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UNDERNEWS

Undernews is the online report of the Progressive Review, edited by Sam Smith, who covered Washington during all or part of ten of America's presidencies and who has edited alternative journals since 1964. The Review, which has been on the web since 1995, is now published from Freeport, Maine. We get over 5 million article visits a year. See prorev.com for full contents of our site

February 23, 2010

OBAMA INCREASES PRISON SPENDING WHILE SEEING WAYS TO CUT MEDICARE

Solitary Watch - In the nation with the world's highest incarceration rate, amid talk of dangerously high deficits and budget freezes, the White House proposes dramatically increasing spending on U.S. prisons.

In a recent article in USA Today, Kevin Johnson breaks down the proposed increase in direct spending for the federal Bureau of Prisons (which is on top of the funds passed on to states and localities). As Johnson writes, "the federal government is proposing to dramatically ramp up its detention operations":

The Obama administration's $3.8 trillion 2011 budget proposal calls for a $527.5 million infusion for the federal Bureau of Prisons and judicial security. . . The boost would bring the total Bureau of Prisons budget to $6.8 billion. . . [The DOJ] projects that federal prisons, which now hold 213,000 offenders, will hold 7,000 more by 2011.

Also included in the Justice budget is a proposal to hire 652 additional prison guards and fill 1,200 vacant detention positions, far more than the combined 448 new agents planned for the FBI, Drug Enforcement Administration, Bureau of Alcohol, Tobacco, Firearms and Explosives, and U.S. Marshals Service.

Keep in mind that federal spending on prisons is dwarfed by state spending. While the BOP's budget is over 6 billion, the United States as a whole currently spends about $68 billion a year on corrections, mostly at the state level. According to the Drug War Chronicle, corrections spending, on average, "ranks fourth in eating up state budget dollars, trailing only health care, education, and transportation." Figures from the National Association of State Budget Officers show that five states-Connecticut, Delaware, Michigan, Oregon and Vermont-spend more on prisons they than do on schools.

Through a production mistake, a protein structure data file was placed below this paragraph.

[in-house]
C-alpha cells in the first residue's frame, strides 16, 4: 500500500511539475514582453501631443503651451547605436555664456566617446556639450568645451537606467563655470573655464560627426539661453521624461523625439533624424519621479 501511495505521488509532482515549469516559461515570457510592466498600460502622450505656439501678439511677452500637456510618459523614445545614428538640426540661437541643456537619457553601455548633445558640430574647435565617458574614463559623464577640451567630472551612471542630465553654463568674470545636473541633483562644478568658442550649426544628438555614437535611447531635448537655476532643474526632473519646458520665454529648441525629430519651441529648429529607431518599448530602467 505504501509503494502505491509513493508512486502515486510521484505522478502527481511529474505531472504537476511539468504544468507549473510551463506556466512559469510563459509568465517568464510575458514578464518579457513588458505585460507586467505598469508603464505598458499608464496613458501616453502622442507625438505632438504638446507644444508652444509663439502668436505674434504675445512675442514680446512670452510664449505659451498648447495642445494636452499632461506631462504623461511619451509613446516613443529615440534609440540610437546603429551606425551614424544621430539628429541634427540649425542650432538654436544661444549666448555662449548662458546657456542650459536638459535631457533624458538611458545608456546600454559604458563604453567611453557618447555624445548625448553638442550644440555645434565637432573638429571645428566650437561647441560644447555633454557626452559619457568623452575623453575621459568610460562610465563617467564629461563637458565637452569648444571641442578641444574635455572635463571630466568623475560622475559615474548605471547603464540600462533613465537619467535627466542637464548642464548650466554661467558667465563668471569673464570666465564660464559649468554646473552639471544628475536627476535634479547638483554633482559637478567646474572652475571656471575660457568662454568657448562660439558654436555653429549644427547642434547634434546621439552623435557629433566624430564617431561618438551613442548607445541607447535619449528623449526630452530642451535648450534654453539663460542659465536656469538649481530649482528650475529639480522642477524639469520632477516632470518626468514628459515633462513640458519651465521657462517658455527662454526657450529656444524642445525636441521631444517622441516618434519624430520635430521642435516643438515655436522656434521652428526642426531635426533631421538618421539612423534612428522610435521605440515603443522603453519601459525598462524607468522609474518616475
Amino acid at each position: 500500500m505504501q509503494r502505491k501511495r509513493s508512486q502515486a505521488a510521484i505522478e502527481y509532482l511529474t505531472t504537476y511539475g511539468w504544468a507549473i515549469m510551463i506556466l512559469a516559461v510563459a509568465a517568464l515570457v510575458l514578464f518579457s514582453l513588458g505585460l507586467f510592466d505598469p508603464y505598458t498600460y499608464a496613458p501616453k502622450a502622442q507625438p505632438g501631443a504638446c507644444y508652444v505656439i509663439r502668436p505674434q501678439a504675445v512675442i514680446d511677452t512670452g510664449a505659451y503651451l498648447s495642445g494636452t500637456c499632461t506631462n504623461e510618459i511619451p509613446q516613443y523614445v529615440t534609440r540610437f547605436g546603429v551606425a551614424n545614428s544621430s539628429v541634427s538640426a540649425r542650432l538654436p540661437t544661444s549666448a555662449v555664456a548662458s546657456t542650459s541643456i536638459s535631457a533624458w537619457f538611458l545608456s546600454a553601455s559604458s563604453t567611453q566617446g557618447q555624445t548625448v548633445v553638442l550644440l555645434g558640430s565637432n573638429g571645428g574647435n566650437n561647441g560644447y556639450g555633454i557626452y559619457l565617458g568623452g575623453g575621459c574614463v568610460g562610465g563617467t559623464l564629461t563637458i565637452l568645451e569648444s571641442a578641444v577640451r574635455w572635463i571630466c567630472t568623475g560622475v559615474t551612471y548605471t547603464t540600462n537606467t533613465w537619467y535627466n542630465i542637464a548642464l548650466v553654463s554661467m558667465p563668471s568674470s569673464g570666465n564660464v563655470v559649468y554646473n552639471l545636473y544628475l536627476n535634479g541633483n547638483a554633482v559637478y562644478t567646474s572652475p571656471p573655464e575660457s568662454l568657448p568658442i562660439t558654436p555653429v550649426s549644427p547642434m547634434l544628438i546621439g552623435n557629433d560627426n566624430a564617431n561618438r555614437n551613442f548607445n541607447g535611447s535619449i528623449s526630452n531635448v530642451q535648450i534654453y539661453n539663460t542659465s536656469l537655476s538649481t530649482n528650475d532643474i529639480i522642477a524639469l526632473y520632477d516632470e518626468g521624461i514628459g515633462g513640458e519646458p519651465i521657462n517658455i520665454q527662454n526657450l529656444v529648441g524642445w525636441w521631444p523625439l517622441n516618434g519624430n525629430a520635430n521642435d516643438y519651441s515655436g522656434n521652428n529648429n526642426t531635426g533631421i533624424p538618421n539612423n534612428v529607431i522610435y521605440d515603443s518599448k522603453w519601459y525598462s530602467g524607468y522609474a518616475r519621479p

As Johnson points out in USA Today, "The federal spending plan contrasts with the criminal justice strategies pursued in many cash-strapped states…where officials have closed prisons or allowed for the early release of some non-violent offenders." He quotes Marc Mauer, executive director of the Sentencing Project, who says states have a "greater sense of urgency" to institute policy changes because they have to balance budgets. "That sense of urgency isn't there at the federal level," Mauer says. "Prison expansion slows the momentum for the reconsideration of some of those policies."


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